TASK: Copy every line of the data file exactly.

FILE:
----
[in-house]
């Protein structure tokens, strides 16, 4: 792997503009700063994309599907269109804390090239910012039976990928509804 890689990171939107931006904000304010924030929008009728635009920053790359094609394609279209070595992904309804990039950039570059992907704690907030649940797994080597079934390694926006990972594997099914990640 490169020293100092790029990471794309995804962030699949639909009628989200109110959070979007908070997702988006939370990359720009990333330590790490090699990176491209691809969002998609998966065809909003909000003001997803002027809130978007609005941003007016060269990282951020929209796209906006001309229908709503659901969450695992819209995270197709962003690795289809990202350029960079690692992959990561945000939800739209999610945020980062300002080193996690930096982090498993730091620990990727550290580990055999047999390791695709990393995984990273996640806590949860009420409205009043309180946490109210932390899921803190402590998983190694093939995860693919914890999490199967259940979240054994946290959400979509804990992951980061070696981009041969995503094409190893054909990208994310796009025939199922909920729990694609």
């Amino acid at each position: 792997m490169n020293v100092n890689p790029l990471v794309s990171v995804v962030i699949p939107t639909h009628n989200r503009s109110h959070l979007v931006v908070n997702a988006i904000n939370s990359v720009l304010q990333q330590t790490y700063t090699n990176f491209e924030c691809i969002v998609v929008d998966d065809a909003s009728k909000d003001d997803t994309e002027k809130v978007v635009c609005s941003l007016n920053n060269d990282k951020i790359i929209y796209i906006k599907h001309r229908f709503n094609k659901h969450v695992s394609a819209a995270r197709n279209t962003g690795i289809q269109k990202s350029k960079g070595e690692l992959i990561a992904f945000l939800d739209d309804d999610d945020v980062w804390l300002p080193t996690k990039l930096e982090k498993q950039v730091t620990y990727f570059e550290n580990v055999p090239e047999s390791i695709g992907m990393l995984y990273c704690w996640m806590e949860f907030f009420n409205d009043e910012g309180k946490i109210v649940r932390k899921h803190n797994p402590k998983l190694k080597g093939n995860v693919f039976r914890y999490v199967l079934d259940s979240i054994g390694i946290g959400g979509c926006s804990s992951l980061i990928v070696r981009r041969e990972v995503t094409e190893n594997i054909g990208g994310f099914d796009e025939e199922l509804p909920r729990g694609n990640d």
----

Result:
[in-house]
């Protein structure tokens, strides 16, 4: 792997503009700063994309599907269109804390090239910012039976990928509804 890689990171939107931006904000304010924030929008009728635009920053790359094609394609279209070595992904309804990039950039570059992907704690907030649940797994080597079934390694926006990972594997099914990640 490169020293100092790029990471794309995804962030699949639909009628989200109110959070979007908070997702988006939370990359720009990333330590790490090699990176491209691809969002998609998966065809909003909000003001997803002027809130978007609005941003007016060269990282951020929209796209906006001309229908709503659901969450695992819209995270197709962003690795289809990202350029960079690692992959990561945000939800739209999610945020980062300002080193996690930096982090498993730091620990990727550290580990055999047999390791695709990393995984990273996640806590949860009420409205009043309180946490109210932390899921803190402590998983190694093939995860693919914890999490199967259940979240054994946290959400979509804990992951980061070696981009041969995503094409190893054909990208994310796009025939199922909920729990694609």
């Amino acid at each position: 792997m490169n020293v100092n890689p790029l990471v794309s990171v995804v962030i699949p939107t639909h009628n989200r503009s109110h959070l979007v931006v908070n997702a988006i904000n939370s990359v720009l304010q990333q330590t790490y700063t090699n990176f491209e924030c691809i969002v998609v929008d998966d065809a909003s009728k909000d003001d997803t994309e002027k809130v978007v635009c609005s941003l007016n920053n060269d990282k951020i790359i929209y796209i906006k599907h001309r229908f709503n094609k659901h969450v695992s394609a819209a995270r197709n279209t962003g690795i289809q269109k990202s350029k960079g070595e690692l992959i990561a992904f945000l939800d739209d309804d999610d945020v980062w804390l300002p080193t996690k990039l930096e982090k498993q950039v730091t620990y990727f570059e550290n580990v055999p090239e047999s390791i695709g992907m990393l995984y990273c704690w996640m806590e949860f907030f009420n409205d009043e910012g309180k946490i109210v649940r932390k899921h803190n797994p402590k998983l190694k080597g093939n995860v693919f039976r914890y999490v199967l079934d259940s979240i054994g390694i946290g959400g979509c926006s804990s992951l980061i990928v070696r981009r041969e990972v995503t094409e190893n594997i054909g990208g994310f099914d796009e025939e199922l509804p909920r729990g694609n990640d």